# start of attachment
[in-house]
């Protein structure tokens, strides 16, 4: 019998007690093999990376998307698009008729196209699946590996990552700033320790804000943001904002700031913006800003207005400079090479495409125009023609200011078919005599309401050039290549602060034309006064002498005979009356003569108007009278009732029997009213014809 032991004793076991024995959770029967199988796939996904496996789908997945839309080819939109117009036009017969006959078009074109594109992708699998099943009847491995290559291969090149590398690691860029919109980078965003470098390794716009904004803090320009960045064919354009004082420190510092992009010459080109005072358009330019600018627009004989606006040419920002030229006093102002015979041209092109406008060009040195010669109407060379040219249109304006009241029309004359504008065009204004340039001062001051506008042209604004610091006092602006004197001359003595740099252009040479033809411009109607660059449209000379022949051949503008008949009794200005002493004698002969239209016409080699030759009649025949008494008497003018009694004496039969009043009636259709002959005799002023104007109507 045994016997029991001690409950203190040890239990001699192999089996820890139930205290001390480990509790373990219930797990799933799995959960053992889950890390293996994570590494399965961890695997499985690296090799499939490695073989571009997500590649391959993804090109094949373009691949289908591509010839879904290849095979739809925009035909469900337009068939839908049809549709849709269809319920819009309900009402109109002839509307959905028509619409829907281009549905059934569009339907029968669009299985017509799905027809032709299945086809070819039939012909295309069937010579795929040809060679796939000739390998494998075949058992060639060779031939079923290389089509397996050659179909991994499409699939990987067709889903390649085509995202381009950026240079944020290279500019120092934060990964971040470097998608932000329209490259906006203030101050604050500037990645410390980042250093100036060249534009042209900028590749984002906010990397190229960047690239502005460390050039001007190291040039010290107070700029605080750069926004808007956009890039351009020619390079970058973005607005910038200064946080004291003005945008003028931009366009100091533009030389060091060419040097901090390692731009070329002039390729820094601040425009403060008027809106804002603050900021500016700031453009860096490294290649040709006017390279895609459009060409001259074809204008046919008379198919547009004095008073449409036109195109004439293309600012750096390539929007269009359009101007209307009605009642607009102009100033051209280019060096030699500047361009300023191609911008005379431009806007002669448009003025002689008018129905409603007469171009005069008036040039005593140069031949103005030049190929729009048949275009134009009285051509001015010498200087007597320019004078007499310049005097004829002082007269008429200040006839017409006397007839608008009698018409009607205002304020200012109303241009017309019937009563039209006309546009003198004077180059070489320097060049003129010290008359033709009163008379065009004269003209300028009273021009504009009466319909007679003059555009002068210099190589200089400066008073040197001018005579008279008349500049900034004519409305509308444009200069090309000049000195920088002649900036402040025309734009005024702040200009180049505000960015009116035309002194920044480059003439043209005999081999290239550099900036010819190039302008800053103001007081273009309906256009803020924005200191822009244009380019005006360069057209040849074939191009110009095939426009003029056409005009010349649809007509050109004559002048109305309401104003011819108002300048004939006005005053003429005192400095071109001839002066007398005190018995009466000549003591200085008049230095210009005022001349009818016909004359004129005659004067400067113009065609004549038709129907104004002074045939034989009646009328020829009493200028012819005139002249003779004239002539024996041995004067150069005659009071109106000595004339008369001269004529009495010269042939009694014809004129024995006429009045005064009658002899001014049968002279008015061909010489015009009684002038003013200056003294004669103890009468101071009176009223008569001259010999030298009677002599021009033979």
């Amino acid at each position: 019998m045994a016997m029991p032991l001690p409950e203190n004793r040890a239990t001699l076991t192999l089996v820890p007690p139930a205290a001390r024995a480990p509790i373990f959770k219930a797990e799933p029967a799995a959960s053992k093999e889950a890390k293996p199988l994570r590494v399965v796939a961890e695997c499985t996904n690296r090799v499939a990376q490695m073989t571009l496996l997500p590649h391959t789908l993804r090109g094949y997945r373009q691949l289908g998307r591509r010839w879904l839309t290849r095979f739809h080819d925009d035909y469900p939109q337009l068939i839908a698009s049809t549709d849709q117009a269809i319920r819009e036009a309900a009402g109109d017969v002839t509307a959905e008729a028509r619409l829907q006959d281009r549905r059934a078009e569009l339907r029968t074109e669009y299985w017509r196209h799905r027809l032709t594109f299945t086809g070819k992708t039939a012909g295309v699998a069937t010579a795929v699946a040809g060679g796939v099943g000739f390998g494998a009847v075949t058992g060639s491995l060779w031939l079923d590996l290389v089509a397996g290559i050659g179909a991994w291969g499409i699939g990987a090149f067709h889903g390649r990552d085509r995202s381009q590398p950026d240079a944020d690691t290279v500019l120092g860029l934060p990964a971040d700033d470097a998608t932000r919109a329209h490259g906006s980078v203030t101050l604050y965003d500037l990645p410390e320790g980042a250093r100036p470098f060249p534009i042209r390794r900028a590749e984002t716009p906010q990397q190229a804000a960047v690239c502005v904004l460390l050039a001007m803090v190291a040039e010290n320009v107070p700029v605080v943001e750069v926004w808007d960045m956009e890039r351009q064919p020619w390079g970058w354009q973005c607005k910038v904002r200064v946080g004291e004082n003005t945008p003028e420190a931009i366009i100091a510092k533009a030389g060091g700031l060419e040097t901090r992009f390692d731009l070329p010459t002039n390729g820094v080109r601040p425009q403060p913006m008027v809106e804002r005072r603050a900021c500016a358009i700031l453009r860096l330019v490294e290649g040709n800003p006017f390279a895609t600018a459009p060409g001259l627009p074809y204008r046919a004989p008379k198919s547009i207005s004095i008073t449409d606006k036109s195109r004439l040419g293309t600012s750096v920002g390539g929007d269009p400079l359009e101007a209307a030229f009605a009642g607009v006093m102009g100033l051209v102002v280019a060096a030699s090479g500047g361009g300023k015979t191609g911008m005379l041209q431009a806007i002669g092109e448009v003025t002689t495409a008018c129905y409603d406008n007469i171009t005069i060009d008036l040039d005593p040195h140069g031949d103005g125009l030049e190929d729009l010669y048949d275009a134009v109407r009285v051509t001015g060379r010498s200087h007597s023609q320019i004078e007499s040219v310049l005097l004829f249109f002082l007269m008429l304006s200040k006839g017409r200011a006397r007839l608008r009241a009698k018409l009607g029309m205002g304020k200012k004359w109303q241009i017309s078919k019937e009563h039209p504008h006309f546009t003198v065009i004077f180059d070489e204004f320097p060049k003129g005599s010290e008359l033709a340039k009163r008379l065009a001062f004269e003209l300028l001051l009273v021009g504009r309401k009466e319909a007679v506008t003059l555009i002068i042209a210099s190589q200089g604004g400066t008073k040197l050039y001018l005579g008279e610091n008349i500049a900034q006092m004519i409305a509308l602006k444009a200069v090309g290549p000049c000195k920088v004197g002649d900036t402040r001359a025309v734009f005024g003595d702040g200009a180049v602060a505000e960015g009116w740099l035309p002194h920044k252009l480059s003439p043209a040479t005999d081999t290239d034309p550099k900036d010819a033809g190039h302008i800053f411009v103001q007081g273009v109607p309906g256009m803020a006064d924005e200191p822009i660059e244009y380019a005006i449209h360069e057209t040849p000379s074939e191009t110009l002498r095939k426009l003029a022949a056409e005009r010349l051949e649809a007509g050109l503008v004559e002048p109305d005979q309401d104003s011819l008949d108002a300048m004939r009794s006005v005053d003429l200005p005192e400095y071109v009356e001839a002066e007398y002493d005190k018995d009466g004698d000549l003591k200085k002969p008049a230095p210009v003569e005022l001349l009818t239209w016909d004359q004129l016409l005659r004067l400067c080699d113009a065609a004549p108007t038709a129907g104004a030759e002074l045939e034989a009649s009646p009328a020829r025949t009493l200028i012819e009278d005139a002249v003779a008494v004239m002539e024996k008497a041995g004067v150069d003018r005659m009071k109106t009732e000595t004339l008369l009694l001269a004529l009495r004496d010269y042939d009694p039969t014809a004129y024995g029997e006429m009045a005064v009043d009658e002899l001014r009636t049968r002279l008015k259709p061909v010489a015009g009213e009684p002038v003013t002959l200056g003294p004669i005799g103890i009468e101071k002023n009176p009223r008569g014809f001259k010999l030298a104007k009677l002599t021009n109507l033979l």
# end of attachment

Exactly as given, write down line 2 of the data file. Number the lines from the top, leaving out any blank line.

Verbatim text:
């Protein structure tokens, strides 16, 4: 019998007690093999990376998307698009008729196209699946590996990552700033320790804000943001904002700031913006800003207005400079090479495409125009023609200011078919005599309401050039290549602060034309006064002498005979009356003569108007009278009732029997009213014809 032991004793076991024995959770029967199988796939996904496996789908997945839309080819939109117009036009017969006959078009074109594109992708699998099943009847491995290559291969090149590398690691860029919109980078965003470098390794716009904004803090320009960045064919354009004082420190510092992009010459080109005072358009330019600018627009004989606006040419920002030229006093102002015979041209092109406008060009040195010669109407060379040219249109304006009241029309004359504008065009204004340039001062001051506008042209604004610091006092602006004197001359003595740099252009040479033809411009109607660059449209000379022949051949503008008949009794200005002493004698002969239209016409080699030759009649025949008494008497003018009694004496039969009043009636259709002959005799002023104007109507 045994016997029991001690409950203190040890239990001699192999089996820890139930205290001390480990509790373990219930797990799933799995959960053992889950890390293996994570590494399965961890695997499985690296090799499939490695073989571009997500590649391959993804090109094949373009691949289908591509010839879904290849095979739809925009035909469900337009068939839908049809549709849709269809319920819009309900009402109109002839509307959905028509619409829907281009549905059934569009339907029968669009299985017509799905027809032709299945086809070819039939012909295309069937010579795929040809060679796939000739390998494998075949058992060639060779031939079923290389089509397996050659179909991994499409699939990987067709889903390649085509995202381009950026240079944020290279500019120092934060990964971040470097998608932000329209490259906006203030101050604050500037990645410390980042250093100036060249534009042209900028590749984002906010990397190229960047690239502005460390050039001007190291040039010290107070700029605080750069926004808007956009890039351009020619390079970058973005607005910038200064946080004291003005945008003028931009366009100091533009030389060091060419040097901090390692731009070329002039390729820094601040425009403060008027809106804002603050900021500016700031453009860096490294290649040709006017390279895609459009060409001259074809204008046919008379198919547009004095008073449409036109195109004439293309600012750096390539929007269009359009101007209307009605009642607009102009100033051209280019060096030699500047361009300023191609911008005379431009806007002669448009003025002689008018129905409603007469171009005069008036040039005593140069031949103005030049190929729009048949275009134009009285051509001015010498200087007597320019004078007499310049005097004829002082007269008429200040006839017409006397007839608008009698018409009607205002304020200012109303241009017309019937009563039209006309546009003198004077180059070489320097060049003129010290008359033709009163008379065009004269003209300028009273021009504009009466319909007679003059555009002068210099190589200089400066008073040197001018005579008279008349500049900034004519409305509308444009200069090309000049000195920088002649900036402040025309734009005024702040200009180049505000960015009116035309002194920044480059003439043209005999081999290239550099900036010819190039302008800053103001007081273009309906256009803020924005200191822009244009380019005006360069057209040849074939191009110009095939426009003029056409005009010349649809007509050109004559002048109305309401104003011819108002300048004939006005005053003429005192400095071109001839002066007398005190018995009466000549003591200085008049230095210009005022001349009818016909004359004129005659004067400067113009065609004549038709129907104004002074045939034989009646009328020829009493200028012819005139002249003779004239002539024996041995004067150069005659009071109106000595004339008369001269004529009495010269042939009694014809004129024995006429009045005064009658002899001014049968002279008015061909010489015009009684002038003013200056003294004669103890009468101071009176009223008569001259010999030298009677002599021009033979």